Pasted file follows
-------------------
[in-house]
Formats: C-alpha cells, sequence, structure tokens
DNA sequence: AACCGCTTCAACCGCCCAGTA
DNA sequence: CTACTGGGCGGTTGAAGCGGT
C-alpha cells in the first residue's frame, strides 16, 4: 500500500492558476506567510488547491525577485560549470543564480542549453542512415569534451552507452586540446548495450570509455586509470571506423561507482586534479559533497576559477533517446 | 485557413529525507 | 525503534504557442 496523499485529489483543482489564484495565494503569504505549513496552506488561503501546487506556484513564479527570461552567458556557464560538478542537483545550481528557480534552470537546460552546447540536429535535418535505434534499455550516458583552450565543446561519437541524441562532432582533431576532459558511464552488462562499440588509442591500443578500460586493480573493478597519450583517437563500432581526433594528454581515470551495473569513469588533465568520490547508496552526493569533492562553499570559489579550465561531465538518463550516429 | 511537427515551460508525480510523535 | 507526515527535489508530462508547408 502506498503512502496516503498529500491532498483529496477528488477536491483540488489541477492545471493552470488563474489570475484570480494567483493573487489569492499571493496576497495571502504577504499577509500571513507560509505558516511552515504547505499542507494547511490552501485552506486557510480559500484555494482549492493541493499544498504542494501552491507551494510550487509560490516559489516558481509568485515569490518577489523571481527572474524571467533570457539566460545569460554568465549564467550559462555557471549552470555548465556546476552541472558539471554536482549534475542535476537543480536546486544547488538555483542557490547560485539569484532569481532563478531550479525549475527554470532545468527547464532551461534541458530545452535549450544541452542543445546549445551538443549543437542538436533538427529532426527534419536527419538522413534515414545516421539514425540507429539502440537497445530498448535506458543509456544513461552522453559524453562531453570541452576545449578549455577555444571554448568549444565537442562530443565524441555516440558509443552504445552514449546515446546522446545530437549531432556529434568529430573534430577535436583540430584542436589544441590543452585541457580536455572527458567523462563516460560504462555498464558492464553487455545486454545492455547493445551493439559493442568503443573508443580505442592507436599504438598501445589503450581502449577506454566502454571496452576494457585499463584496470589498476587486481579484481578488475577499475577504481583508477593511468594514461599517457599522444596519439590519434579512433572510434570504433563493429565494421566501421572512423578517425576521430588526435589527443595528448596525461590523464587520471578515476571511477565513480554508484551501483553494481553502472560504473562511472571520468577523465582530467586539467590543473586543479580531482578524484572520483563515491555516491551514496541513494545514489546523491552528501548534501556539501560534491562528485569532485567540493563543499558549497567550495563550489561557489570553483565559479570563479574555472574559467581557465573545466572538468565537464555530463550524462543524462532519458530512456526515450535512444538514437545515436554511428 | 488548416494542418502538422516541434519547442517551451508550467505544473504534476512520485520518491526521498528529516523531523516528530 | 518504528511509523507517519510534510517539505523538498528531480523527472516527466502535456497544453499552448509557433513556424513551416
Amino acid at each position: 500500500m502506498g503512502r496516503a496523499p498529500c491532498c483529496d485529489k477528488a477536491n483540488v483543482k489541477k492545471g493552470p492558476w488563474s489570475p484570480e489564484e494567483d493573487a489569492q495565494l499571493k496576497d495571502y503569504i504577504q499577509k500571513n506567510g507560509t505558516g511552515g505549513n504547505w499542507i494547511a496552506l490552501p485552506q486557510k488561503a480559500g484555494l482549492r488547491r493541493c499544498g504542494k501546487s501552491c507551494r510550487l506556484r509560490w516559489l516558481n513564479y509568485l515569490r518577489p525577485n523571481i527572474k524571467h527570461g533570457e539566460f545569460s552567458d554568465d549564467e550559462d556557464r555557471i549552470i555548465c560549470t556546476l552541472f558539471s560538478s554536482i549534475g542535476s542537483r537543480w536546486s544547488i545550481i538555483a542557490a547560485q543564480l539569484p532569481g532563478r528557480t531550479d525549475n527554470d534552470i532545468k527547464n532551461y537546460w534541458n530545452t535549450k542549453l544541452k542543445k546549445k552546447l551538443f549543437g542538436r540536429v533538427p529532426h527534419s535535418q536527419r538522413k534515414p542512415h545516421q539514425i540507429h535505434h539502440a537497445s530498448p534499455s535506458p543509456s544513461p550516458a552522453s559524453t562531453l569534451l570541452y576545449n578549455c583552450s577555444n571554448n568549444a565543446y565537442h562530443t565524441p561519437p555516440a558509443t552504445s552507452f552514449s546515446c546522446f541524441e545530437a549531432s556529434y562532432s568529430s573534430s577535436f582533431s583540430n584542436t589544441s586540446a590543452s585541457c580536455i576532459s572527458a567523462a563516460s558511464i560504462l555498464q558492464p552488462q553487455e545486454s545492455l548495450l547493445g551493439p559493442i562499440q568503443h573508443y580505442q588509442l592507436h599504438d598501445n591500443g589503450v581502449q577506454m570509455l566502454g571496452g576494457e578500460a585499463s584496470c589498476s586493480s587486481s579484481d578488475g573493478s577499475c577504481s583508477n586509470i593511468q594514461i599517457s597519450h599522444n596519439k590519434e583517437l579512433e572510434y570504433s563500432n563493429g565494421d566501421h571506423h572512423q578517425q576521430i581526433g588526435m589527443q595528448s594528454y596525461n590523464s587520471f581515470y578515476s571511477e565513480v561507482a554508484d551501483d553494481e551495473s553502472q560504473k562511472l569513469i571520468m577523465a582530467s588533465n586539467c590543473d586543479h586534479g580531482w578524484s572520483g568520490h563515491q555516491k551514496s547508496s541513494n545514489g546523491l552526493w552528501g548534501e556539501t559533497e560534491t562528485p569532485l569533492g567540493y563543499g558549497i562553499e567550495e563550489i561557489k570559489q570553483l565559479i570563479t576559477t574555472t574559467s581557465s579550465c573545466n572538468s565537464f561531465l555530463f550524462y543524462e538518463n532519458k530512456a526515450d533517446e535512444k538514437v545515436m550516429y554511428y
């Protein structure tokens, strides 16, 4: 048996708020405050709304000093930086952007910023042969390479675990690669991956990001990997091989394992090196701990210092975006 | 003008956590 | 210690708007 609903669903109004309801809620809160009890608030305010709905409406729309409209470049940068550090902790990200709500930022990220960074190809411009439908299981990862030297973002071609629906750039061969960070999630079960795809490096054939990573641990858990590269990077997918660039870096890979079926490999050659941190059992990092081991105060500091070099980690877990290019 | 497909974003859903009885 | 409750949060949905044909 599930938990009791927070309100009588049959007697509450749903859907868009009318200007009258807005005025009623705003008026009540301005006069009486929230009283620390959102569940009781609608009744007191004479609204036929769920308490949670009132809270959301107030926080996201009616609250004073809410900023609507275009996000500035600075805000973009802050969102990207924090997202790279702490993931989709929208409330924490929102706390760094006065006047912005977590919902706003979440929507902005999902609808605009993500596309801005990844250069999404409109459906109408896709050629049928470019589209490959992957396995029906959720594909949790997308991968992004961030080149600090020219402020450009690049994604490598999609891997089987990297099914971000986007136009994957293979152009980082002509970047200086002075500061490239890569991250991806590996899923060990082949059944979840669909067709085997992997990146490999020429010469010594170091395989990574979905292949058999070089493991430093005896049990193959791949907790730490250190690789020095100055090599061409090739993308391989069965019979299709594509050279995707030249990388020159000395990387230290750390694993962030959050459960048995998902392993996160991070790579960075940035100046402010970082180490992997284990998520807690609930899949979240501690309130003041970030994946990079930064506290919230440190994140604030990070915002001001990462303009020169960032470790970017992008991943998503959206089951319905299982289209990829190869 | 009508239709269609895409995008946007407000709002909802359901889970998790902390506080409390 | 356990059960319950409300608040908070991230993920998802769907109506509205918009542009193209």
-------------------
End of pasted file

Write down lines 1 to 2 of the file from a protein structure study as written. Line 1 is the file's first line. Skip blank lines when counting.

[in-house]
Formats: C-alpha cells, sequence, structure tokens